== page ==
5 Things You Should Know About the Zika Virus

The CDC has issued a warning to pregnant women to postpone travel plans to areas where Zika is present because it has been linked to birth defects in newborn babies.

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The Centers for Disease Control and Prevention (CDC) has warned pregnant women to postpone vacation plans to Mexico, Puerto Rico and parts of the Caribbean and Central and South America where Zika is present, because the virus has recently been linked to birth defects in newborn babies in Brazil.

Here are five things you need to know about the tropical infection that has experts so worried.

1. It’s transmitted primarily by mosquitoes.

The Zika virus is a tropical disease, similar to yellow fever and dengue, and is spread by bites from infected Aedes mosquitos. In rare cases, the virus may be transmitted from mother to child near the time of delivery. There also has been one report of the virus possibly spreading through blood transfusion and another of it possibly spreading through sexual contact. 

2. It rarely causes serious symptoms.

According to the CDC, only about 1 in 5 people infected with the virus actually become sick with symptoms such as fever, rash, joint or muscle pain, headache and red eyes. The symptoms are usually mild and last just a week or less.

3. The bigger concern is birth defects and paralysis.

Areas where Zika is spreading quickly have also seen a sharp increase in a birth defect called microcephaly, in which babies are born with unusually small heads and brain damage. Experts aren’t sure yet that the two are connected, but the CDC still recommends that pregnant postpone their trip to any areas affected by the virus. If you’re trying to get pregnant, you should talk to your doctor before making any travel arrangements to the infected countries. If you are pregnant and end up in one of the affected countries and develop two or more symptoms of the virus within two weeks of your trip, you need to be tested for the virus. But even if you don’t experience any symptoms, health officials are now suggesting an ultrasound to test the baby for microcephaly and brain abnormalities. If you haven’t traveled to these areas, you do not need to be tested.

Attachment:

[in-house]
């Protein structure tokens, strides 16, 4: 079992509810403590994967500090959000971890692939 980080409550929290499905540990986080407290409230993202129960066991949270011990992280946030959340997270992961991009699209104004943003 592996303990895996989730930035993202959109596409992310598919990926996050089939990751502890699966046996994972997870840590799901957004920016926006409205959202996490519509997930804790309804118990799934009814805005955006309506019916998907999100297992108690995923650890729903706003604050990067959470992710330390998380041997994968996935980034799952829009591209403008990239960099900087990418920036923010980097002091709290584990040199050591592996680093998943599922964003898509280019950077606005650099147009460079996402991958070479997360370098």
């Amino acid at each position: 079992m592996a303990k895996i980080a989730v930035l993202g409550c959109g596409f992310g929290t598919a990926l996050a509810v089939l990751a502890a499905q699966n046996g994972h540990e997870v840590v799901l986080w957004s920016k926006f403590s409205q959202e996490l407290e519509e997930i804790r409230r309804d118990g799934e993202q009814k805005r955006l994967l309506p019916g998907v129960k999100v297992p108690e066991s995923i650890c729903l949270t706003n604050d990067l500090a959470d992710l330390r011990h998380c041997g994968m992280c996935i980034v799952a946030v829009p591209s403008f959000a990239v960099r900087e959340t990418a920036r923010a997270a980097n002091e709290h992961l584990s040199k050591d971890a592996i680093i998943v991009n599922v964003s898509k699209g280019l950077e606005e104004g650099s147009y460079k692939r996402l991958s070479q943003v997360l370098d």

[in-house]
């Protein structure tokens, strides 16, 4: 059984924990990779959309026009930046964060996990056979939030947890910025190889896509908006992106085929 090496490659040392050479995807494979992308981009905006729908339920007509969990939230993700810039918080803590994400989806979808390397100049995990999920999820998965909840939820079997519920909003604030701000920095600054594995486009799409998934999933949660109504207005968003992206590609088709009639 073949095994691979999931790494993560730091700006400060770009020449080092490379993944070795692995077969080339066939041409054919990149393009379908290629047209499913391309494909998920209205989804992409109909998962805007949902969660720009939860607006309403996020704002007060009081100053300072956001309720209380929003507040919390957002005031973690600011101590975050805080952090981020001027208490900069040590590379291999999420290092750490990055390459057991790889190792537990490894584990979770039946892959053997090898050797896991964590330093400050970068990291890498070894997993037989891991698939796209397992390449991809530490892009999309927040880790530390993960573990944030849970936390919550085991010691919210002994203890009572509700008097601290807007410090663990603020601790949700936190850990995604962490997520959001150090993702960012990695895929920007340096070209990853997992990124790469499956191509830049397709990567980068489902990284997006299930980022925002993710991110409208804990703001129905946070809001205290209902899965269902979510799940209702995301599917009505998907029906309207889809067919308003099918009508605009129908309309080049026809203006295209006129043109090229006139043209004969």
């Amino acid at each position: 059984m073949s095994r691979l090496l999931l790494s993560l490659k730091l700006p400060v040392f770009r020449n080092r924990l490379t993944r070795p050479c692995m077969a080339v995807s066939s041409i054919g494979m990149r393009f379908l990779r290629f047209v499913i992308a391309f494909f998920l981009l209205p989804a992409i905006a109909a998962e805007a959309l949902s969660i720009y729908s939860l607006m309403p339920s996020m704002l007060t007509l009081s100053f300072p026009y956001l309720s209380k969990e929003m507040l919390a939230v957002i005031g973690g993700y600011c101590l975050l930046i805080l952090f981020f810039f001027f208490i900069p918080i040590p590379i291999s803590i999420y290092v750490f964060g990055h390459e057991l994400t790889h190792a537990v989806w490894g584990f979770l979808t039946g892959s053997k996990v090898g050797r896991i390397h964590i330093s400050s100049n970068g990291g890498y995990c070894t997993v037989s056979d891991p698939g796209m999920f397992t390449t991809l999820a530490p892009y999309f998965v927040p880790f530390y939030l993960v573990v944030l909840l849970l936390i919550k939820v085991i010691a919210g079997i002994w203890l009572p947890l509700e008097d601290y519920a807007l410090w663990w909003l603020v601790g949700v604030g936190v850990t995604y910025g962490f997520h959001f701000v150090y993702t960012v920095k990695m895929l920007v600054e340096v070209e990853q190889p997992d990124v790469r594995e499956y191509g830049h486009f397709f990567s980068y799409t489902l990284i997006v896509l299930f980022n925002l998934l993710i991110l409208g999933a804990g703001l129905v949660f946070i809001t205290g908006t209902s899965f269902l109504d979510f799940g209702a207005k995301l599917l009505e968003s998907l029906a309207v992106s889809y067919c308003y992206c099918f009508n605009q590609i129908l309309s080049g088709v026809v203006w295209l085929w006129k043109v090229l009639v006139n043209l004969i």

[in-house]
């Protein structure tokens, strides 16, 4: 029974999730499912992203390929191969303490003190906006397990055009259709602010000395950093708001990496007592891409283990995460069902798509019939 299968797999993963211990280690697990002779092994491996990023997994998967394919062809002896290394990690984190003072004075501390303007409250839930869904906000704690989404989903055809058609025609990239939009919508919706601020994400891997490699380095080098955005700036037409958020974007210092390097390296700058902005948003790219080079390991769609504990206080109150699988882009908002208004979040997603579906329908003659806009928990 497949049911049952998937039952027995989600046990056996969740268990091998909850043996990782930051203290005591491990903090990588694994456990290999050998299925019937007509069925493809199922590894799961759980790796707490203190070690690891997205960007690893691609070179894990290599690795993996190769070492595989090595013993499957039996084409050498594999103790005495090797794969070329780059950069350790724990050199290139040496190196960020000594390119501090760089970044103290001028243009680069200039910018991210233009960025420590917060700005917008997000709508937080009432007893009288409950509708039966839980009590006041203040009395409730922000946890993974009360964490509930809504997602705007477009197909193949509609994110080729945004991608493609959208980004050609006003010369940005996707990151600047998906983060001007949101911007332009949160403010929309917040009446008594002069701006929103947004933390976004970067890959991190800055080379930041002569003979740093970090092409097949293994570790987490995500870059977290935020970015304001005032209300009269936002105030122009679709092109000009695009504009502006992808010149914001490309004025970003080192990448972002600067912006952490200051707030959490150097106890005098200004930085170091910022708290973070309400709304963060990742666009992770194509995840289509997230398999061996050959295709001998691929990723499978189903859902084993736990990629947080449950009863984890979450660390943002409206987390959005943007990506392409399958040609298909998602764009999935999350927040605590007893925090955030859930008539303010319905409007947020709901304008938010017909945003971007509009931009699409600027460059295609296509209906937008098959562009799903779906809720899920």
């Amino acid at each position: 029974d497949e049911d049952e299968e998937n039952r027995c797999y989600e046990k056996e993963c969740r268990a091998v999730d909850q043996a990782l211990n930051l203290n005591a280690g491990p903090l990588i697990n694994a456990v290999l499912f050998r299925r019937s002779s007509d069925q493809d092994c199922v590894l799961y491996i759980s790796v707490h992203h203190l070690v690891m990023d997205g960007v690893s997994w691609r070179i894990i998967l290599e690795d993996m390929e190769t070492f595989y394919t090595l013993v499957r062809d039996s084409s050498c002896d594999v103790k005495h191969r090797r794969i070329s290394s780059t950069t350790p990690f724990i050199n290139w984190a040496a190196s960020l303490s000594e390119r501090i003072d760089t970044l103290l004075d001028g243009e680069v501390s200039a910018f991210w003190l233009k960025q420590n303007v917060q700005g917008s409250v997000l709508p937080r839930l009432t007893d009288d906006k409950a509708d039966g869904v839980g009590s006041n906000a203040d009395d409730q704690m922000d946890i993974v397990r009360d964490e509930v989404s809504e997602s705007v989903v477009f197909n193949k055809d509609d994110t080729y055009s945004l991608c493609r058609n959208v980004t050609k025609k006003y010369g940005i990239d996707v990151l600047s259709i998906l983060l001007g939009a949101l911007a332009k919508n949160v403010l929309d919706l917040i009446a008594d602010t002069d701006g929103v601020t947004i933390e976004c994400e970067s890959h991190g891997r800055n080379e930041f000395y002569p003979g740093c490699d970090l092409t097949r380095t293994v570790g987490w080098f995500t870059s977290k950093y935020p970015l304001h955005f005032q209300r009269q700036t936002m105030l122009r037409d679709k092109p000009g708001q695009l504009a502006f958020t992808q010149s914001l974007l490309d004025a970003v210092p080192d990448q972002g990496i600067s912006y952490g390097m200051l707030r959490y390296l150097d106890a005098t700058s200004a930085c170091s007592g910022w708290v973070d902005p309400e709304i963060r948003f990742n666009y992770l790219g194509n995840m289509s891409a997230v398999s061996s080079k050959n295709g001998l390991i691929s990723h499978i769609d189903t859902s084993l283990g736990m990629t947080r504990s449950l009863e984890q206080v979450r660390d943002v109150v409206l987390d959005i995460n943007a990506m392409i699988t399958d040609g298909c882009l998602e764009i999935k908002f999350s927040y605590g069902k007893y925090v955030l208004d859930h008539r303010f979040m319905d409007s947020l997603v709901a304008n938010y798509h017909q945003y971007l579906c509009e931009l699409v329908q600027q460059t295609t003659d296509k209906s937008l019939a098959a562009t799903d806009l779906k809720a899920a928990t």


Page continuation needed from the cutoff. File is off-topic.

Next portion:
Unfortunately, growing evidence also suggests Zika virus may trigger Guillain-Barre Syndrome (GBS), a condition that causes temporary paralysis. While people generally recover from GBS, it has been fatal in rare cases. 

4. The virus is moving quickly.

Until May 2015, the virus was mainly limited to Africa, Southeast Asia and the Pacific Islands. But since then, it has taken root in the Americas and is edging closer to the US. Since the mosquitos that carry Zika can range as far north as New York, experts think the virus will become established in the states. In fact, a baby infected with the virus and diagnosed with microcephaly was born in January 2016 in Hawaii. The virus has also been detected in people – including pregnant women – who have traveled abroad.

5. There is no vaccine or treatment yet.

But you can help prevent infection by taking steps to protect yourself against mosquitoes.

This content originally appeared on Sharecare.com.

Article written by Sharecare